|Publication number||US6015843 A|
|Application number||US 09/006,775|
|Publication date||Jan 18, 2000|
|Filing date||Jan 14, 1998|
|Priority date||Jan 14, 1998|
|Also published as||CA2317488A1, CA2317488C, DE69906930D1, DE69906930T2, EP1047635A1, EP1047635B1, WO1999036359A1|
|Publication number||006775, 09006775, US 6015843 A, US 6015843A, US-A-6015843, US6015843 A, US6015843A|
|Inventors||Peter Van Vlasselaer, Shirin W. Hasan|
|Original Assignee||Dendreon Corporation|
|Export Citation||BiBTeX, EndNote, RefMan|
|Patent Citations (14), Referenced by (14), Classifications (15), Legal Events (9)|
|External Links: USPTO, USPTO Assignment, Espacenet|
The invention relates to a process for producing a silanized colloidal silica preparation that is useful, for example, as a density gradient medium for separation of cells.
Silanized colloidal silica preparations are used in a variety of industrial applications including, for example, production of abrasion resistant coatings, xerographic toner materials, and density gradient separation of biological materials.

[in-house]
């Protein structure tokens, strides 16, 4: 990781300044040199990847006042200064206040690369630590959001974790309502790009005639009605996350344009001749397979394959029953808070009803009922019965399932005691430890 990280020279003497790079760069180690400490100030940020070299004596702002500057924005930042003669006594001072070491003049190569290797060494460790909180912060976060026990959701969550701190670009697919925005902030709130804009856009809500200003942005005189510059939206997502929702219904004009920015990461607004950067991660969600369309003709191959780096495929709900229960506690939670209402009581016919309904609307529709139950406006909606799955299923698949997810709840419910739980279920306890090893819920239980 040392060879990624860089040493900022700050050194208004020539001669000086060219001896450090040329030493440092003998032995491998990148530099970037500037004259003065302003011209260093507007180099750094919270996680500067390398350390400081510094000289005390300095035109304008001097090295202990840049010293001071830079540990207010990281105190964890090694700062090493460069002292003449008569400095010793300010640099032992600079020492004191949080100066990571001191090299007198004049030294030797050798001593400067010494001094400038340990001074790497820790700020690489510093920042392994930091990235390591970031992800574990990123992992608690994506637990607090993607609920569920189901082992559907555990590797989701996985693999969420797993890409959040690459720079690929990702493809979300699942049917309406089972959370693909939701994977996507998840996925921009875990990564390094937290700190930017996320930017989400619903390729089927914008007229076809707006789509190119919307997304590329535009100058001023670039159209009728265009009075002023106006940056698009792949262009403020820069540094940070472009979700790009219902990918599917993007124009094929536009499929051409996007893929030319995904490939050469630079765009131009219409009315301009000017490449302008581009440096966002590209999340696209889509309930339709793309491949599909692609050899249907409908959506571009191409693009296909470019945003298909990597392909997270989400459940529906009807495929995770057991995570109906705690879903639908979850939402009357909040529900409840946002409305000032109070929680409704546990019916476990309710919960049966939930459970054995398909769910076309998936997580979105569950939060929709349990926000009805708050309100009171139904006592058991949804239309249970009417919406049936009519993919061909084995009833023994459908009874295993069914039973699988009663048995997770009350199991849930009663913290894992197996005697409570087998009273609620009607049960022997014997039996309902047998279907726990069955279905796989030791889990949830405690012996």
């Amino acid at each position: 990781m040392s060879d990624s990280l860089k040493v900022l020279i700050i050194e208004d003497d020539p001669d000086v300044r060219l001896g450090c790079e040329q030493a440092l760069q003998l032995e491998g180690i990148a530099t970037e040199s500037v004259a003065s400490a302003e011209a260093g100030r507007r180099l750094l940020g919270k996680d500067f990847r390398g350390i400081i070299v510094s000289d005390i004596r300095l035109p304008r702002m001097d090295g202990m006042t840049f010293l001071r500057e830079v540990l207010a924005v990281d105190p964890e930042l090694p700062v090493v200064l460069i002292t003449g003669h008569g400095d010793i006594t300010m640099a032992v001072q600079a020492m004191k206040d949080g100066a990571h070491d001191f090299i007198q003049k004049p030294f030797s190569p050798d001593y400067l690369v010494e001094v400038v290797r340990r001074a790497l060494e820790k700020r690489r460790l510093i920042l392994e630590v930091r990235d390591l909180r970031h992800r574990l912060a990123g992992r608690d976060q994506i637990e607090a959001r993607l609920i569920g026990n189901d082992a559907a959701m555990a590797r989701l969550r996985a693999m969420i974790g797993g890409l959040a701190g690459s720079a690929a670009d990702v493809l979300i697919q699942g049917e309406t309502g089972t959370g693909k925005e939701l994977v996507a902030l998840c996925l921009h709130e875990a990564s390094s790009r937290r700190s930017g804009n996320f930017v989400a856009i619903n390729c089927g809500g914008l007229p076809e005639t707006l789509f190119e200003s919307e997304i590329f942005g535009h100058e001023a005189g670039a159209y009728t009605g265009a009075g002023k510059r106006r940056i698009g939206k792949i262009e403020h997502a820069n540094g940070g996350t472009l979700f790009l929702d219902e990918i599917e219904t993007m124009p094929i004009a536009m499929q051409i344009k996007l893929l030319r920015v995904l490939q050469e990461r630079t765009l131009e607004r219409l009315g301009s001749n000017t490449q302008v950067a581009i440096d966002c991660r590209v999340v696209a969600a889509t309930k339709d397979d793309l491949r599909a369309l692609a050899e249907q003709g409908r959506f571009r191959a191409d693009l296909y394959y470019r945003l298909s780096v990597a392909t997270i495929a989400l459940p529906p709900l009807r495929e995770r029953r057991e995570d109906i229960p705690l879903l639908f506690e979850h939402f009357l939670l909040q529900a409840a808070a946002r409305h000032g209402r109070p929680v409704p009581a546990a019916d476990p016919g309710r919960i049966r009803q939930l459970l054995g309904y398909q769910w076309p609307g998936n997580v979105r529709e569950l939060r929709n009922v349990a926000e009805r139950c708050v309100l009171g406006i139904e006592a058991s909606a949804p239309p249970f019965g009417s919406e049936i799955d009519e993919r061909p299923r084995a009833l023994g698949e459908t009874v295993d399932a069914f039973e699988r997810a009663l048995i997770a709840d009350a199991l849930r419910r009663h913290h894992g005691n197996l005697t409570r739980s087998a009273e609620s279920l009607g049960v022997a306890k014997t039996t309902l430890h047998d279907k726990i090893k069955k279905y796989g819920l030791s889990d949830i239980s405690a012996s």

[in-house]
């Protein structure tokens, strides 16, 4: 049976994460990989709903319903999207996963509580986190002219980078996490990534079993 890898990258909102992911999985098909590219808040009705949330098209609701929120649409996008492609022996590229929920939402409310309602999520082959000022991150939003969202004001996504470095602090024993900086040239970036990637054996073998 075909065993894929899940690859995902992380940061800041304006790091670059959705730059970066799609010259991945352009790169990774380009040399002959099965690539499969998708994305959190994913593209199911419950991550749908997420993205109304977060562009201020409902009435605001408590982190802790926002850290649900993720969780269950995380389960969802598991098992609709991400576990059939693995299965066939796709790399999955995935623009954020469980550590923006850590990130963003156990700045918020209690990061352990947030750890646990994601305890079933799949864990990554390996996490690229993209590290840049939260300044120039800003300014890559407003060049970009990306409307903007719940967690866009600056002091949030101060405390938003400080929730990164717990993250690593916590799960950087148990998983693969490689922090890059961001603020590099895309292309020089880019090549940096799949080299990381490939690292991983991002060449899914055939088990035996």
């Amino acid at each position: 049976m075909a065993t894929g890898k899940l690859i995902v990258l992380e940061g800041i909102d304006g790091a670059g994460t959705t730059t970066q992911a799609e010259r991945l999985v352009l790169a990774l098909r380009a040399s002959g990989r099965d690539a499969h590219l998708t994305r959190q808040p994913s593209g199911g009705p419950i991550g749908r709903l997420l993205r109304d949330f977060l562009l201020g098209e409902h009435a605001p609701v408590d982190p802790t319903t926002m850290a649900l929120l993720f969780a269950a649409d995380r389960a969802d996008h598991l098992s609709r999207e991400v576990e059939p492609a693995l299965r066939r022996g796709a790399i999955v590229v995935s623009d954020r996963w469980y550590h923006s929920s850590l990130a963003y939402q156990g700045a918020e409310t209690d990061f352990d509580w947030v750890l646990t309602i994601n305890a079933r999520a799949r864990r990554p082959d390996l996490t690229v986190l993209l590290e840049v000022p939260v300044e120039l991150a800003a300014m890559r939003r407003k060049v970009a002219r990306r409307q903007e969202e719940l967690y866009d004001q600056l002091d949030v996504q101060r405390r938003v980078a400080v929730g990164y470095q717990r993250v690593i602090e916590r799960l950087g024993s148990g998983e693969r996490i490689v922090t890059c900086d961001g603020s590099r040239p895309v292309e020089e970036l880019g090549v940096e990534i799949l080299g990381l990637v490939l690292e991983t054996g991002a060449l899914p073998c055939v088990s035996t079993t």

Preparation of silanized colloidal silica can be difficult, since colloidal silica is inherently unstable under conditions which are optimal, if not necessary, for silanization, e.g., acidic pH. Under such acidic conditions, the silica often "gels", or loses its suspended properties to form a semi-solid jelly-like material. Under more neutral or alkaline pH conditions, the silanization does not proceed efficiently, possibly due to self-condensation of the silane. While for some applications (e.g., anti-abrasion coatings) it is not critical to retain the silica particles in a suspended state, for other applications (e.g., density gradient materials), it is important to retain the colloidal properties of the suspension.
Various methods have been devised to circumvent the recognized problems of silanization. According to one method, silanization is carried out in the presence of organic solvents in the absence of water; however, such organic solvents are difficult to remove from the preparation, and are not desirable in many applications, such as in density gradient materials, since they may be toxic or otherwise deleterious to the application.